MIG welding is often the first type of welding people learn when they are beginning to weld. It can be one of the easiest welding techniques, as well as one of the most affordable, portable and versatile.
If you’re just getting started with MIG welding or already enrolled in welding classes, the following 5 tips can help with laying down a good weld.
Signs of a Good vs. Bad Weld Bead
There are many different types of weld beads, including stringer beads, weave beads and whipped beads. No matter what kind of bead, experienced welders are usually familiar with what a clean, strong weld looks like.
In general, a good weld can have the following characteristics:
- It’s uniform in width.
- The ripples are evenly feathered into the base metal.
- The weld has good penetration.
- There are no signs of gas pockets, porosity or inclusions.
- Signs of burns due to overheating are absent.
Instructors in welding school can demonstrate good welds for students to witness.
Bad welds, on the other hand, may have the opposite qualities:
- They may lack uniformity along the weld.
- Bad welds can be too thin.
- They can show cracks down the middle or display discoloration on the base metal.
Bad welds are often the result of an incorrect bead profile, lack of fusion, poor wire delivery or too much porosity.
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5 Beginner’s Tips for Making a Good MIG Weld
Whether you are thinking of taking a welding class, want to build your knowledge base or just need a refresher, here are 5 introductory tips for making a good MIG weld:
1. Get comfortable with the welding gun.
- When you are just starting out, holding a welding gun may not yet be familiar territory.
- Begin by holding the gun to get comfortable with its weight and position. Rest the barrel in one hand and place that hand on the table, while the other hand operates the trigger.
- The wire should meet the weld at about a thirty-degree angle. Stand in a comfortable position with good posture, and practice moving the welding gun back and forth over the work surface.
- Practice touching the wire very lightly to the surface, and gently pull the gun toward you in a steady motion at an even rate. Then, when you are ready, squeeze the trigger and repeat the motion with the welder on.
2. Clean your metal work surface.
- This is very important because one of the most common reasons for bad MIG welds is porosity, which can be caused by a dirty, oily surface. Contaminants can get trapped in the weld, creating holes like a sponge.
- So, to prevent porosity, always clean your work surface, which may involve removing paint, dirt, oil or rust, and grinding out the cracks in the surface. Another way to prevent porosity is to use a deoxidizer in your wire.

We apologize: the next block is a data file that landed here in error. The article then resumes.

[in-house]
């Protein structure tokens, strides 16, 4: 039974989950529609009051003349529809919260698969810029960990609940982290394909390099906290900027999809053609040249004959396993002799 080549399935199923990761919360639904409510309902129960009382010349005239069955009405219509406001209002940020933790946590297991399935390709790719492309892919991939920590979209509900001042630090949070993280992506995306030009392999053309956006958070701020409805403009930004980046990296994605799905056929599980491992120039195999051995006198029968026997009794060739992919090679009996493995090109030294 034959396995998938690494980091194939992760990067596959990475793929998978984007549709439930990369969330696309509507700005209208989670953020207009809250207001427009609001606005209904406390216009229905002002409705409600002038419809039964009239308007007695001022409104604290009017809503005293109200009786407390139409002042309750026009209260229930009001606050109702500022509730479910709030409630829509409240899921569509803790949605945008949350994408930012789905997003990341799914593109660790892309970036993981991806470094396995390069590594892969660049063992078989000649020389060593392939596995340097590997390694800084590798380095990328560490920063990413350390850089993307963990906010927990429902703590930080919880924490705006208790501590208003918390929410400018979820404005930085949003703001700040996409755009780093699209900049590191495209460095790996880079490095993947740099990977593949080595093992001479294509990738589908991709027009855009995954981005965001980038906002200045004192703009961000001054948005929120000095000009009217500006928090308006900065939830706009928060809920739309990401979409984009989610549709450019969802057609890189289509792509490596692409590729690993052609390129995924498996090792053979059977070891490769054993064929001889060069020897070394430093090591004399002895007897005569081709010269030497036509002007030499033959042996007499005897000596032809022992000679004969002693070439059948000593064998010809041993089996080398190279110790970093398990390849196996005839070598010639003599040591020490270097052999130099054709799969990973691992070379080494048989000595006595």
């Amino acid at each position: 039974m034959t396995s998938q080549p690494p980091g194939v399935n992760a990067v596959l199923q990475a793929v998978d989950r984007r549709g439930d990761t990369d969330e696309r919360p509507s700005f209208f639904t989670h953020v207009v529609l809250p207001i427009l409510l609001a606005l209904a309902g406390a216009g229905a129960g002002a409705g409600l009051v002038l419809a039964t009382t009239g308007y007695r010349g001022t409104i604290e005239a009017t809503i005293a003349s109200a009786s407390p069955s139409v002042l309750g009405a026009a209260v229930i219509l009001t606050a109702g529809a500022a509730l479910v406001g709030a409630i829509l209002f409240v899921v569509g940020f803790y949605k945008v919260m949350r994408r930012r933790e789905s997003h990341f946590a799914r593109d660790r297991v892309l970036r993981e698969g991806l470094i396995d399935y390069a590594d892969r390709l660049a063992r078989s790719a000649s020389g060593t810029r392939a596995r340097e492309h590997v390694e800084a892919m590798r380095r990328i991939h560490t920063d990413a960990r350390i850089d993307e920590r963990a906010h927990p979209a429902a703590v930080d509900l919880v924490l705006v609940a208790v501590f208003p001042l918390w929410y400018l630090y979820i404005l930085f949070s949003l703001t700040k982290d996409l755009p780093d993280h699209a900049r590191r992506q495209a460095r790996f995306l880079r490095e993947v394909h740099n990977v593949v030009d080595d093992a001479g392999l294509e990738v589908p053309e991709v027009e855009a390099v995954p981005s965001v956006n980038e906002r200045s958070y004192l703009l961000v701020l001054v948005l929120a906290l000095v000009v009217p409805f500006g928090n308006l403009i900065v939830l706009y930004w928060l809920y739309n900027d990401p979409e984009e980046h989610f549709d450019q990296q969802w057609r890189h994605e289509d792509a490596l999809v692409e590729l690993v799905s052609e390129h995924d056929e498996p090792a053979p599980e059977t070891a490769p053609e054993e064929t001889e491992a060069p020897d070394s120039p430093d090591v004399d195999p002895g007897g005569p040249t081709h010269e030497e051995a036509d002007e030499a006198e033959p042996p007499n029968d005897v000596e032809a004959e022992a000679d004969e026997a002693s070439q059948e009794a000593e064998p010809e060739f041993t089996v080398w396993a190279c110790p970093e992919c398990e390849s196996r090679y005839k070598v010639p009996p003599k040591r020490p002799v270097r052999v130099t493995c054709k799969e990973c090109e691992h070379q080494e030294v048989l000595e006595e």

3. Get a good ground.
- Having a strong ground clamp can greatly improve your welds. Copper grounds conduct electricity the best and are designed to last. Lesser quality ground clamps, such as plated steel with copper jaws, are not as good as full copper grounds.
- Bad ground clamps can make a horrible noise and possibly even cause damage to your welding machine.1 The ground should be placed close to the arc and firmly attached to the clean, bare metal to create a smooth flow of electricity.
4. Set your MIG welder correctly.
- You should adjust your welding machine every time you set up to weld. First, look at the chart on the welding machine and adjust the voltage and wire speed to the thickness of the metal you are welding. While your machine will give you a rough guide, your settings should be adjusted to the weld you see.
- So, you may need to make a few practice welds on scrap metal to test the wire. If the wire is feeding too quickly, it will spit. In that case, try turning your wire speed down or turning the voltage rate up. If the wire is burning back to the tip or producing a glob, turn the voltage down or the wire speed up.
5. Read your bead.
- Your weld bead can tell you a lot. A convex-shaped, ropy bead usually indicates that the settings are too cold. You need more heat to penetrate the base metal. You can also adjust the welding angle by 5 or 10 degrees to help with penetration.
- On the other hand, if you see a concave-shaped bead, this could mean you have a problem with your heat input.
MIG Welding Training & Practice
These 5 tips cover some of the most commonly taught lessons when learning MIG welding, but there are plenty of other details to consider as you progress.
You will also want to make sure you use the right welding gas, choose the correct wire, listen to the sounds of your welder and more.
Most importantly, the best way to learn how to MIG weld can be to practice and learn from those with more experience. So, you might consider taking some welding classes, especially if you’re interested in learning other welding processes. Welding school can be a great place to learn the fundamentals of welding.
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